summary(myfilter, min_num = 3)
```

```
##
## Summary of Molecule Filter
## ----------------------------------
## Minimum Number:3
## Filtered:60349
## Not Filtered:149887
##
## num_observations frequency_counts
## 1 60340
## 2 60349
## 3 60361
## 4 60380
## 5 60405
## 6 60446
## 7 60505
## 8 60593
## 9 60822
## 10 66711
## 11 105829
## 12 105844
## 13 105855
## 14 105865
## 15 105890
## 16 105922
## 17 105957
## 18 106022
## 19 106120
## 20 106345
## 21 111160
## 22 135001
## 23 136474
## 24 136480
## 25 136495
## 26 136518
## 27 136549
## 28 136589
## 29 136636
## 30 136742
## 31 136966
## 32 139884
## 33 159015
## 34 165736
## 35 165750
## 36 165758
## 37 165765
## 38 165785
## 39 165804
## 40 165833
## 41 165910
## 42 166014
## 43 166299
## 44 172725
## 45 210236
```

`plot(myfilter, bw_them = TRUE)`

Setting the threshold to 3, we would filter 60,349 peptides out of
the dataset. If we’d like to make the filter less stringent, we could
use a threshold of 2. We use the `applyFilt`

function to
apply the molecule filter.

`summary(myfilter, min_num = 2)`

```
##
## Summary of Molecule Filter
## ----------------------------------
## Minimum Number:2
## Filtered:60340
## Not Filtered:149896
##
## num_observations frequency_counts
## 1 60340
## 2 60349
## 3 60361
## 4 60380
## 5 60405
## 6 60446
## 7 60505
## 8 60593
## 9 60822
## 10 66711
## 11 105829
## 12 105844
## 13 105855
## 14 105865
## 15 105890
## 16 105922
## 17 105957
## 18 106022
## 19 106120
## 20 106345
## 21 111160
## 22 135001
## 23 136474
## 24 136480
## 25 136495
## 26 136518
## 27 136549
## 28 136589
## 29 136636
## 30 136742
## 31 136966
## 32 139884
## 33 159015
## 34 165736
## 35 165750
## 36 165758
## 37 165765
## 38 165785
## 39 165804
## 40 165833
## 41 165910
## 42 166014
## 43 166299
## 44 172725
## 45 210236
```

```
##
## Class isobaricpepData
## Unique SampleIDs (f_data) 45
## Unique Peptides (e_data) 149896
## Unique Proteins (e_meta) 10220
## Missing Observations 2621489
## Proportion Missing 0.389
## Samples per group: StrainC 15
## Samples per group: StrainB 15
## Samples per group: StrainA 15
```

The coefficient of variation (CV) filter calculates the pooled CV values as in (Ahmed 1995).

The user can then specify a CV threshold, above which peptides are removed.

```
##
## Summary of Coefficient of Variation (CV)
## Filter
## ----------------------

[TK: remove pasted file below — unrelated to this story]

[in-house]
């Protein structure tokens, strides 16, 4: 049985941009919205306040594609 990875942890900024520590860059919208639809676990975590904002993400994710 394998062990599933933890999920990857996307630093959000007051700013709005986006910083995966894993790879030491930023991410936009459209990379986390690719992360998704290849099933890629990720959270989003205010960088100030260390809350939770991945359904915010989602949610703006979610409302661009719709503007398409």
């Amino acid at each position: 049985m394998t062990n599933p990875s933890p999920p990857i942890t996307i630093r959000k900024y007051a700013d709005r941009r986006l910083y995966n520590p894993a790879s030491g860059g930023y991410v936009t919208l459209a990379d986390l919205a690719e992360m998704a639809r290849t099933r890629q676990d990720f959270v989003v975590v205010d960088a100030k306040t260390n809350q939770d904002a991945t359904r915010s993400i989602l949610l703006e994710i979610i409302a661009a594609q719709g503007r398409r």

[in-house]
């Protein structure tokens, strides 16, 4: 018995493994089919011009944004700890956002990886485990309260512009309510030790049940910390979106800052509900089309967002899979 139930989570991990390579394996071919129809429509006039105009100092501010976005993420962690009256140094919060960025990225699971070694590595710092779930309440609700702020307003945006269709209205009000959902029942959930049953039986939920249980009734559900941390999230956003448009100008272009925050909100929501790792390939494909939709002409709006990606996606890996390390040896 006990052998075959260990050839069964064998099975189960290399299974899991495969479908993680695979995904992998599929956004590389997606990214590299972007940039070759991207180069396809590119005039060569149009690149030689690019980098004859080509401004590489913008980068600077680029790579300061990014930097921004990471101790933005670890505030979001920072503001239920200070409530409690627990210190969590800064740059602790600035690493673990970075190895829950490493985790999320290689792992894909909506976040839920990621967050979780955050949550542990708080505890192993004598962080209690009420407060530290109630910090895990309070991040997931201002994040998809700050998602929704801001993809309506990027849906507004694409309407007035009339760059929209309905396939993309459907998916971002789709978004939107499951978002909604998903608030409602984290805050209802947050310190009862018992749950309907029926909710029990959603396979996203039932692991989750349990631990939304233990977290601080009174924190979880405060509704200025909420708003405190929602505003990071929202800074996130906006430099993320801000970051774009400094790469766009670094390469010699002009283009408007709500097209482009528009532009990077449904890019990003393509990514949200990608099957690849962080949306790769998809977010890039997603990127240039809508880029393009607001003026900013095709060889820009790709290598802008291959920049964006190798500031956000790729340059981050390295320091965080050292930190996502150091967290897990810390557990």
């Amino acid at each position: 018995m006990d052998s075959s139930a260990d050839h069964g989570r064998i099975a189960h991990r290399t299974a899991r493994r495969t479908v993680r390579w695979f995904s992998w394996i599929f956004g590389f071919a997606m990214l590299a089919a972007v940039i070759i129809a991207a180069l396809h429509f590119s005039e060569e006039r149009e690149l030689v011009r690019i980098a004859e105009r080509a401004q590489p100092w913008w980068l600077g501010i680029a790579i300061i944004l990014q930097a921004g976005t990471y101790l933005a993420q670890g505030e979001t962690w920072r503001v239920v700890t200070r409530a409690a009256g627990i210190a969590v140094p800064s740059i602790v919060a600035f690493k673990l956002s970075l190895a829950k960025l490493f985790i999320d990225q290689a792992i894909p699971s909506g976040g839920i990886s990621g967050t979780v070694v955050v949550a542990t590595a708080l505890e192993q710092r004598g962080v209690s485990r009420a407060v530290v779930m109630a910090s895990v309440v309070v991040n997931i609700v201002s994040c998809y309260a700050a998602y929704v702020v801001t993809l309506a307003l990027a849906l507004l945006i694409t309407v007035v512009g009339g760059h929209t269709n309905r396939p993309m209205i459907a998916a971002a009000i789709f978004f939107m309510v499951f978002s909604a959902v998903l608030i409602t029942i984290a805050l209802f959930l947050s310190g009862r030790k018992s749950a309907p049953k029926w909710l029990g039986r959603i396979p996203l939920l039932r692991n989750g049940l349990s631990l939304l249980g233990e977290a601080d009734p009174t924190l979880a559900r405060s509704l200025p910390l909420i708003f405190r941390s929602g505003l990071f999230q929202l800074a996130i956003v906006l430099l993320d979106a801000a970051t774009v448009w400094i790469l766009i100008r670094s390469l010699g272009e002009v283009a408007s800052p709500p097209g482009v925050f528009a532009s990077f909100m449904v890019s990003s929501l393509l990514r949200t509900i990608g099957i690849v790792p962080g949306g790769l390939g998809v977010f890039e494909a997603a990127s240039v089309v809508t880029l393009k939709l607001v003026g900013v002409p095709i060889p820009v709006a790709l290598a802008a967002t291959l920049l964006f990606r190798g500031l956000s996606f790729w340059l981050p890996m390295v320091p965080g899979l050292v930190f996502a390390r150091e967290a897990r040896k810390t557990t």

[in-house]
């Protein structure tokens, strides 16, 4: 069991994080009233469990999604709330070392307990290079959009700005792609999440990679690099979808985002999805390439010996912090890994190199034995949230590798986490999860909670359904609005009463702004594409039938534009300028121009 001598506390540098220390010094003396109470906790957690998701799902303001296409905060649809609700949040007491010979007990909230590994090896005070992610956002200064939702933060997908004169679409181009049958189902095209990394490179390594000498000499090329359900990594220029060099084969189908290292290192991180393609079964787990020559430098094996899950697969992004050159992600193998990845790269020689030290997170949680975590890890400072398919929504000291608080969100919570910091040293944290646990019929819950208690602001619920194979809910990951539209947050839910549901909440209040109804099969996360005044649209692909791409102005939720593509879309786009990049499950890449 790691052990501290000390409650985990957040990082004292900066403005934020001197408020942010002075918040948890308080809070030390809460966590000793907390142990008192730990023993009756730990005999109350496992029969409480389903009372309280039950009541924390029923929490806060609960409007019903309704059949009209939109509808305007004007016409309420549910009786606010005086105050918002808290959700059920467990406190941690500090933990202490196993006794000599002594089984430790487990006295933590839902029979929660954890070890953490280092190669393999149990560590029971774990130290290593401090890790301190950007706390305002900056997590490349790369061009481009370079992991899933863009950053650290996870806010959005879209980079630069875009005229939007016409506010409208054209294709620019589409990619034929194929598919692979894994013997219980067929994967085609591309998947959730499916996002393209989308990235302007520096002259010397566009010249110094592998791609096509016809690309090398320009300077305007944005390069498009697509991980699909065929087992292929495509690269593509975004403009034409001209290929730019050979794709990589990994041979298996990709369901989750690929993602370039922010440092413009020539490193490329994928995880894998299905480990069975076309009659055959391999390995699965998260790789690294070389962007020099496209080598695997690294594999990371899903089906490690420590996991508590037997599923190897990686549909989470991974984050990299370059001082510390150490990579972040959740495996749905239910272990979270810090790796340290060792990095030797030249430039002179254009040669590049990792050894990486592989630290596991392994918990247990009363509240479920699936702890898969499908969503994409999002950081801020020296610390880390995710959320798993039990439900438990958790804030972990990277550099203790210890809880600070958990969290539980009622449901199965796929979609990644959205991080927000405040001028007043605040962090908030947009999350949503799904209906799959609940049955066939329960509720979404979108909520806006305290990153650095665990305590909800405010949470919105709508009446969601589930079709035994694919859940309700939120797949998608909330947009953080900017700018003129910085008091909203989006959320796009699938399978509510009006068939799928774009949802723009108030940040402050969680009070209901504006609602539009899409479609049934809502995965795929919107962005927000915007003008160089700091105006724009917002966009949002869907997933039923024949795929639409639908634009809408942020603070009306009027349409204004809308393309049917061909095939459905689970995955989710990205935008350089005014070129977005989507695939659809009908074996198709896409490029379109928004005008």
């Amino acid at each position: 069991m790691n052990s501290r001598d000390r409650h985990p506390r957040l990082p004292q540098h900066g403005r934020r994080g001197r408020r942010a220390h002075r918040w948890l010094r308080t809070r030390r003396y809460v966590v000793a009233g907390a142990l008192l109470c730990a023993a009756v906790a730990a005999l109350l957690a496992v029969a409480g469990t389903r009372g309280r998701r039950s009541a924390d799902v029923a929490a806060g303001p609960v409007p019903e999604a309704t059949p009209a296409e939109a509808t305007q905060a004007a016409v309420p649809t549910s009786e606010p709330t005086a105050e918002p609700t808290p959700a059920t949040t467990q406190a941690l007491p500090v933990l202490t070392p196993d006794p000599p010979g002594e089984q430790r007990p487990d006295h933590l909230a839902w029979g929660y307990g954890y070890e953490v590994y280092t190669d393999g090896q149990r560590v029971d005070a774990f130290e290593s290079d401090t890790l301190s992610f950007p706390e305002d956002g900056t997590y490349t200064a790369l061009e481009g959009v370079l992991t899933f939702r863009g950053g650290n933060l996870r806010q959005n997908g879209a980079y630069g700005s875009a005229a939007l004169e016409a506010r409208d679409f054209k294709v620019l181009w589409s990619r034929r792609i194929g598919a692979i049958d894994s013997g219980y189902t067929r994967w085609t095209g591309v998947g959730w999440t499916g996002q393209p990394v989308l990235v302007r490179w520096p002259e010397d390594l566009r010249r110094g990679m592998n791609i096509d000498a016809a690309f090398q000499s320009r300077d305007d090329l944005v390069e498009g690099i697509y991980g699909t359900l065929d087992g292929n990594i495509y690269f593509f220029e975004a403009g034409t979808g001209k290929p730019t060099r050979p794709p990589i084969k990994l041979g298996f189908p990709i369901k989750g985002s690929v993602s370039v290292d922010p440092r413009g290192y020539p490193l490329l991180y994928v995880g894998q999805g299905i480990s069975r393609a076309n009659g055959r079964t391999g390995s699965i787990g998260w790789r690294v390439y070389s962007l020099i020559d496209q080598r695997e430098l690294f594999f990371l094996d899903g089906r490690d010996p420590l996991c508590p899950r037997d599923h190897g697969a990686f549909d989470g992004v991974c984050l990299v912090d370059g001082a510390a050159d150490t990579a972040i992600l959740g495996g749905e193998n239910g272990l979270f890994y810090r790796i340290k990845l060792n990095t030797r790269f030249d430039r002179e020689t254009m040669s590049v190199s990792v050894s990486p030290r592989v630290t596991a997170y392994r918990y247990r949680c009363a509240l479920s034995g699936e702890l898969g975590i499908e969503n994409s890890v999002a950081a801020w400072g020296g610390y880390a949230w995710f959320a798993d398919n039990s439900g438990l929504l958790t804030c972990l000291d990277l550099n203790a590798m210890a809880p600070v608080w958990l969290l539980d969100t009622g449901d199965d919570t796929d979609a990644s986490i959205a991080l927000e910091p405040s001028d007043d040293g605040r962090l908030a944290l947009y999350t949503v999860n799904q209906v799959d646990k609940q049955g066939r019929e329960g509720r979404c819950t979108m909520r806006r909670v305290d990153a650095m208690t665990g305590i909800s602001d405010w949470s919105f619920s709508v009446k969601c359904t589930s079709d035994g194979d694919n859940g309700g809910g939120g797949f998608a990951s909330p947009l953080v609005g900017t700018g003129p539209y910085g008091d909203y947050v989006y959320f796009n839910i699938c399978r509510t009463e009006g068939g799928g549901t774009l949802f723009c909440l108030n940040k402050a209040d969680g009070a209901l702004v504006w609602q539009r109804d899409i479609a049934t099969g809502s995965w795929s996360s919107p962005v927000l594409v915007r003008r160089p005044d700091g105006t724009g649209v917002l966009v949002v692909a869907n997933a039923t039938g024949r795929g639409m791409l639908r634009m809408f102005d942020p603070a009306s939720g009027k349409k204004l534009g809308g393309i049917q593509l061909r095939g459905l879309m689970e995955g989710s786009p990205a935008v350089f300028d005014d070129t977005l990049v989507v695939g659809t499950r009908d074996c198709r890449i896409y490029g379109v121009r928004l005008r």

## CVs:
##
## Min. 1st Qu. Median Mean 3rd Qu. Max.
## 1.231 30.605 35.206 38.178 41.904 246.023
##
## Total NAs: 7
## Total Non-NAs: 149889
##
## Number Filtered Biomolecules: 146
```

`plot(myfilter, cv_threshold = 140)`

```
##
## Class isobaricpepData
## Unique SampleIDs (f_data) 45
## Unique Peptides (e_data) 149750
## Unique Proteins (e_meta) 10220
## Missing Observations 2620981
## Proportion Missing 0.389
## Samples per group: StrainC 15
## Samples per group: StrainB 15
## Samples per group: StrainA 15
```

Sometimes it is known a priori that certain peptides or samples should be filtered out of the dataset prior to statistical analysis. Perhaps there are known contaminant proteins, and so peptides mapping to them should be removed, or perhaps something went wrong during sample preparation for a particular sample. On the other hand, it may be preferred to specify peptides or samples to keep (removing those not explicitly specified), and this can also be accomplished. Keep in mind that both ‘remove’ and ‘keep’ arguments cannot be specified together; either ‘remove’ arguments only or ‘keep’ arguments only may be specified in a single call to custom_filter().

Here, we demonstrate the removal of contaminant proteins and their associated peptides; the contaminant protein names contain “XXX”.

```
remove_prots <- mypep$e_meta$Protein[grep("XXX", mypep$e_meta$Protein)]
myfilter <- custom_filter(mypep, e_meta_remove = remove_prots)
summary(myfilter)
```

```
##
## Summary of Custom Filter
##
## Filtered Remaining Total
## SampleIDs (f_data) 0 45 45
## Peptides (e_data) 481 149269 149750
## Proteins (e_meta) 481 9739 10220
```

`mypep <- applyFilt(filter_object = myfilter, omicsData = mypep)`

Note that there is a `summary()`

method for objects of
type custom_filt, but no `plot()`

method.

The IMD-ANOVA filter removes biomolecules that do not have sufficient
data for the statistical tests available in `pmartR`

; these
are ANOVA (quantitative test) and an independence of missing data (IMD)
using a g-test (qualitative test). When using the
`summary()`

, `plot()`

, and